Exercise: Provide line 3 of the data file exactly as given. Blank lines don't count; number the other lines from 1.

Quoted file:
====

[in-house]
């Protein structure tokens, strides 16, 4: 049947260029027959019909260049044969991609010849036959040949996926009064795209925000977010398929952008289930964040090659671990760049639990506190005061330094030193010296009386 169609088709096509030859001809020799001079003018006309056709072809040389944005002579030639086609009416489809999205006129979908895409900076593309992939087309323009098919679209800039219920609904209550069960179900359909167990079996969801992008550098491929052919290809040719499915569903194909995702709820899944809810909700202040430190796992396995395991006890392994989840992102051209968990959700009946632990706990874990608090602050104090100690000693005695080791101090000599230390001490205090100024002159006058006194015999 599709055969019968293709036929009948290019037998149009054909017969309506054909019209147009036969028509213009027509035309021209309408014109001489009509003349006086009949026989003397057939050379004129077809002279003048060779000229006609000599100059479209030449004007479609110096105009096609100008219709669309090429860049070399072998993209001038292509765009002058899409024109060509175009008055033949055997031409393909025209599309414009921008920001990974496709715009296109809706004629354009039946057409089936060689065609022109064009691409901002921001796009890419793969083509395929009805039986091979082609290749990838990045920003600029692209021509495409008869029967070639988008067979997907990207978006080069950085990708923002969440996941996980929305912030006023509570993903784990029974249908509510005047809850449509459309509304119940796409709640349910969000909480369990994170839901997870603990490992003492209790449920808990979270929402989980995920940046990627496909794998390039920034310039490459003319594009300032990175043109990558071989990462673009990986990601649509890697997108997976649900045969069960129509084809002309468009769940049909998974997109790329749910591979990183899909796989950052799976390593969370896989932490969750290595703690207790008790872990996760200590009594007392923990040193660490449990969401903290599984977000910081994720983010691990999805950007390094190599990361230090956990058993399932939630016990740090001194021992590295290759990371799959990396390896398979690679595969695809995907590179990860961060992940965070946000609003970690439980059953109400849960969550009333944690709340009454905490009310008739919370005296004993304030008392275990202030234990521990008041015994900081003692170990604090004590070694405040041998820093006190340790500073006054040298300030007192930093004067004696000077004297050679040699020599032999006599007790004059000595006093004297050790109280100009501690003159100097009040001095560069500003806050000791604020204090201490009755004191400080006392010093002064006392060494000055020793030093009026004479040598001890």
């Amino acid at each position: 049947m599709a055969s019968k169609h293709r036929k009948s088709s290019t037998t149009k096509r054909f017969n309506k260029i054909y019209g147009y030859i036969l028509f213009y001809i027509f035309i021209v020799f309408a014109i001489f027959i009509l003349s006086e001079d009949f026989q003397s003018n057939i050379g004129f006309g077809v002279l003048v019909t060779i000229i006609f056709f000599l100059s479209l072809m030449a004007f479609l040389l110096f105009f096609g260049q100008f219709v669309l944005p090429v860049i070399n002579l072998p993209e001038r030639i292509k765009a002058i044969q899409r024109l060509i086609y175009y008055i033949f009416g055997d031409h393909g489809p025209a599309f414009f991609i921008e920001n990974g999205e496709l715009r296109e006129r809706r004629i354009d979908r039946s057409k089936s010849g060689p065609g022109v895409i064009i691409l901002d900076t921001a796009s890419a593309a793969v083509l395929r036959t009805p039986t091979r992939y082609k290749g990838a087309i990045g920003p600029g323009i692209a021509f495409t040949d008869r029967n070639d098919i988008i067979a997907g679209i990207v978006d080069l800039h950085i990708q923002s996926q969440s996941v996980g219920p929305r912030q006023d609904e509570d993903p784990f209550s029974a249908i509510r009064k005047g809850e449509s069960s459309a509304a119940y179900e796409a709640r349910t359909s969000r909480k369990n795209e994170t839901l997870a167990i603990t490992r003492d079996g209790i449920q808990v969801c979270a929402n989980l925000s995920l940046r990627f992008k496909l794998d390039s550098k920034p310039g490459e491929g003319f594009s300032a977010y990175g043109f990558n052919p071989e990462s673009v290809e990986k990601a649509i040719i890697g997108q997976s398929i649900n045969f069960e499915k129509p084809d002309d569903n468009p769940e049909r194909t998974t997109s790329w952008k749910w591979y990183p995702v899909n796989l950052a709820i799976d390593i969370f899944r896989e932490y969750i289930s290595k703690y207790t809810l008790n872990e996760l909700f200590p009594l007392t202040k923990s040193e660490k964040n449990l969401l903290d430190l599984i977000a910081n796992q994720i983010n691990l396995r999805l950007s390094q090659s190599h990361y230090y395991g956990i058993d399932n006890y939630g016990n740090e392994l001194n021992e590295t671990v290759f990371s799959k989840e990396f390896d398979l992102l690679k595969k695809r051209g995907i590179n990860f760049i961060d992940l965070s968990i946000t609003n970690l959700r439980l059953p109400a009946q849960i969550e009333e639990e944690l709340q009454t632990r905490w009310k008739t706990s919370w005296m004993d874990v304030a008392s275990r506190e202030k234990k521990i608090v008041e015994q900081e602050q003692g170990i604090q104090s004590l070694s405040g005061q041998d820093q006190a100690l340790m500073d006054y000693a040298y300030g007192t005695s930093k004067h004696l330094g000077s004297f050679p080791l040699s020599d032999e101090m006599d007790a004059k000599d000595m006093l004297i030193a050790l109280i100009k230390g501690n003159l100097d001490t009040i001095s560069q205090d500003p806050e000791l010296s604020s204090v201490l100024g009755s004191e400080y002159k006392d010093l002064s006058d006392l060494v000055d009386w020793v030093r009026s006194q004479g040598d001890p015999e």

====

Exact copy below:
């Amino acid at each position: 049947m599709a055969s019968k169609h293709r036929k009948s088709s290019t037998t149009k096509r054909f017969n309506k260029i054909y019209g147009y030859i036969l028509f213009y001809i027509f035309i021209v020799f309408a014109i001489f027959i009509l003349s006086e001079d009949f026989q003397s003018n057939i050379g004129f006309g077809v002279l003048v019909t060779i000229i006609f056709f000599l100059s479209l072809m030449a004007f479609l040389l110096f105009f096609g260049q100008f219709v669309l944005p090429v860049i070399n002579l072998p993209e001038r030639i292509k765009a002058i044969q899409r024109l060509i086609y175009y008055i033949f009416g055997d031409h393909g489809p025209a599309f414009f991609i921008e920001n990974g999205e496709l715009r296109e006129r809706r004629i354009d979908r039946s057409k089936s010849g060689p065609g022109v895409i064009i691409l901002d900076t921001a796009s890419a593309a793969v083509l395929r036959t009805p039986t091979r992939y082609k290749g990838a087309i990045g920003p600029g323009i692209a021509f495409t040949d008869r029967n070639d098919i988008i067979a997907g679209i990207v978006d080069l800039h950085i990708q923002s996926q969440s996941v996980g219920p929305r912030q006023d609904e509570d993903p784990f209550s029974a249908i509510r009064k005047g809850e449509s069960s459309a509304a119940y179900e796409a709640r349910t359909s969000r909480k369990n795209e994170t839901l997870a167990i603990t490992r003492d079996g209790i449920q808990v969801c979270a929402n989980l925000s995920l940046r990627f992008k496909l794998d390039s550098k920034p310039g490459e491929g003319f594009s300032a977010y990175g043109f990558n052919p071989e990462s673009v290809e990986k990601a649509i040719i890697g997108q997976s398929i649900n045969f069960e499915k129509p084809d002309d569903n468009p769940e049909r194909t998974t997109s790329w952008k749910w591979y990183p995702v899909n796989l950052a709820i799976d390593i969370f899944r896989e932490y969750i289930s290595k703690y207790t809810l008790n872990e996760l909700f200590p009594l007392t202040k923990s040193e660490k964040n449990l969401l903290d430190l599984i977000a910081n796992q994720i983010n691990l396995r999805l950007s390094q090659s190599h990361y230090y395991g956990i058993d399932n006890y939630g016990n740090e392994l001194n021992e590295t671990v290759f990371s799959k989840e990396f390896d398979l992102l690679k595969k695809r051209g995907i590179n990860f760049i961060d992940l965070s968990i946000t609003n970690l959700r439980l059953p109400a009946q849960i969550e009333e639990e944690l709340q009454t632990r905490w009310k008739t706990s919370w005296m004993d874990v304030a008392s275990r506190e202030k234990k521990i608090v008041e015994q900081e602050q003692g170990i604090q104090s004590l070694s405040g005061q041998d820093q006190a100690l340790m500073d006054y000693a040298y300030g007192t005695s930093k004067h004696l330094g000077s004297f050679p080791l040699s020599d032999e101090m006599d007790a004059k000599d000595m006093l004297i030193a050790l109280i100009k230390g501690n003159l100097d001490t009040i001095s560069q205090d500003p806050e000791l010296s604020s204090v201490l100024g009755s004191e400080y002159k006392d010093l002064s006058d006392l060494v000055d009386w020793v030093r009026s006194q004479g040598d001890p015999e």